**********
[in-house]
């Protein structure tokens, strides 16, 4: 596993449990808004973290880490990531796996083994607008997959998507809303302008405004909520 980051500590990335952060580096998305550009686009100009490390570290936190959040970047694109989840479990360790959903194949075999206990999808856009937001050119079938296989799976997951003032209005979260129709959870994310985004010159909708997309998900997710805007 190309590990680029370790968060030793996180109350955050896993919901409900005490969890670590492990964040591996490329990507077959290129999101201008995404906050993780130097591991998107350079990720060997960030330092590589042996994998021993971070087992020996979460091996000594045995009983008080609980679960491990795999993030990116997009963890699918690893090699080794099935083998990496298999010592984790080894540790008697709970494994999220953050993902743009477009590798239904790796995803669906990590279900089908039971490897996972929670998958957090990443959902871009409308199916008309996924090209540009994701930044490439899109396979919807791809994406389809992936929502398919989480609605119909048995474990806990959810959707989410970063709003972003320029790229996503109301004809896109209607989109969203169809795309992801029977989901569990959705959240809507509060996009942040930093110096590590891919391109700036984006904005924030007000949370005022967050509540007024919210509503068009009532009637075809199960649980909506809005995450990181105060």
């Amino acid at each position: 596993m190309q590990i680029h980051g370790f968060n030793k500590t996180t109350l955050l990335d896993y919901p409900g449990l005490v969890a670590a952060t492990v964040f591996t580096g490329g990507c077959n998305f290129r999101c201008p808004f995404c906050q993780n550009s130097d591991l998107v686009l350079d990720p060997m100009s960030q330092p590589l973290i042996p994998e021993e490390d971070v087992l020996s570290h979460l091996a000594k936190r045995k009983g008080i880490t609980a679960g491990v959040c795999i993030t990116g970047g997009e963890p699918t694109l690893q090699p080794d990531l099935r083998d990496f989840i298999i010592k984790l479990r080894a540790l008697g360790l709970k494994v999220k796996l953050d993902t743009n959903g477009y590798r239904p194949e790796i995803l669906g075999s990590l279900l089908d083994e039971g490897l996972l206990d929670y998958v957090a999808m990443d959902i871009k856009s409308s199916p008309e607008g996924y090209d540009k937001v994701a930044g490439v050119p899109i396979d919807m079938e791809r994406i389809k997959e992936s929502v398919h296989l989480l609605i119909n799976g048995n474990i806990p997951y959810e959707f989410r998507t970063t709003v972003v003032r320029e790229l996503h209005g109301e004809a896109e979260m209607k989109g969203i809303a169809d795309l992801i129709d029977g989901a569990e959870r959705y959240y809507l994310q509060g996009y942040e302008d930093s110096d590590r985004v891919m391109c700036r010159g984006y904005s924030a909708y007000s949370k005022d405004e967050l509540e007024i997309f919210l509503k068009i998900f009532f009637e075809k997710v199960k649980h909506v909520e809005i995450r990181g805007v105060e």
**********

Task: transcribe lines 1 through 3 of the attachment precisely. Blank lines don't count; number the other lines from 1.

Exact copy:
[in-house]
């Protein structure tokens, strides 16, 4: 596993449990808004973290880490990531796996083994607008997959998507809303302008405004909520 980051500590990335952060580096998305550009686009100009490390570290936190959040970047694109989840479990360790959903194949075999206990999808856009937001050119079938296989799976997951003032209005979260129709959870994310985004010159909708997309998900997710805007 190309590990680029370790968060030793996180109350955050896993919901409900005490969890670590492990964040591996490329990507077959290129999101201008995404906050993780130097591991998107350079990720060997960030330092590589042996994998021993971070087992020996979460091996000594045995009983008080609980679960491990795999993030990116997009963890699918690893090699080794099935083998990496298999010592984790080894540790008697709970494994999220953050993902743009477009590798239904790796995803669906990590279900089908039971490897996972929670998958957090990443959902871009409308199916008309996924090209540009994701930044490439899109396979919807791809994406389809992936929502398919989480609605119909048995474990806990959810959707989410970063709003972003320029790229996503109301004809896109209607989109969203169809795309992801029977989901569990959705959240809507509060996009942040930093110096590590891919391109700036984006904005924030007000949370005022967050509540007024919210509503068009009532009637075809199960649980909506809005995450990181105060």
């Amino acid at each position: 596993m190309q590990i680029h980051g370790f968060n030793k500590t996180t109350l955050l990335d896993y919901p409900g449990l005490v969890a670590a952060t492990v964040f591996t580096g490329g990507c077959n998305f290129r999101c201008p808004f995404c906050q993780n550009s130097d591991l998107v686009l350079d990720p060997m100009s960030q330092p590589l973290i042996p994998e021993e490390d971070v087992l020996s570290h979460l091996a000594k936190r045995k009983g008080i880490t609980a679960g491990v959040c795999i993030t990116g970047g997009e963890p699918t694109l690893q090699p080794d990531l099935r083998d990496f989840i298999i010592k984790l479990r080894a540790l008697g360790l709970k494994v999220k796996l953050d993902t743009n959903g477009y590798r239904p194949e790796i995803l669906g075999s990590l279900l089908d083994e039971g490897l996972l206990d929670y998958v957090a999808m990443d959902i871009k856009s409308s199916p008309e607008g996924y090209d540009k937001v994701a930044g490439v050119p899109i396979d919807m079938e791809r994406i389809k997959e992936s929502v398919h296989l989480l609605i119909n799976g048995n474990i806990p997951y959810e959707f989410r998507t970063t709003v972003v003032r320029e790229l996503h209005g109301e004809a896109e979260m209607k989109g969203i809303a169809d795309l992801i129709d029977g989901a569990e959870r959705y959240y809507l994310q509060g996009y942040e302008d930093s110096d590590r985004v891919m391109c700036r010159g984006y904005s924030a909708y007000s949370k005022d405004e967050l509540e007024i997309f919210l509503k068009i998900f009532f009637e075809k997710v199960k649980h909506v909520e809005i995450r990181g805007v105060e």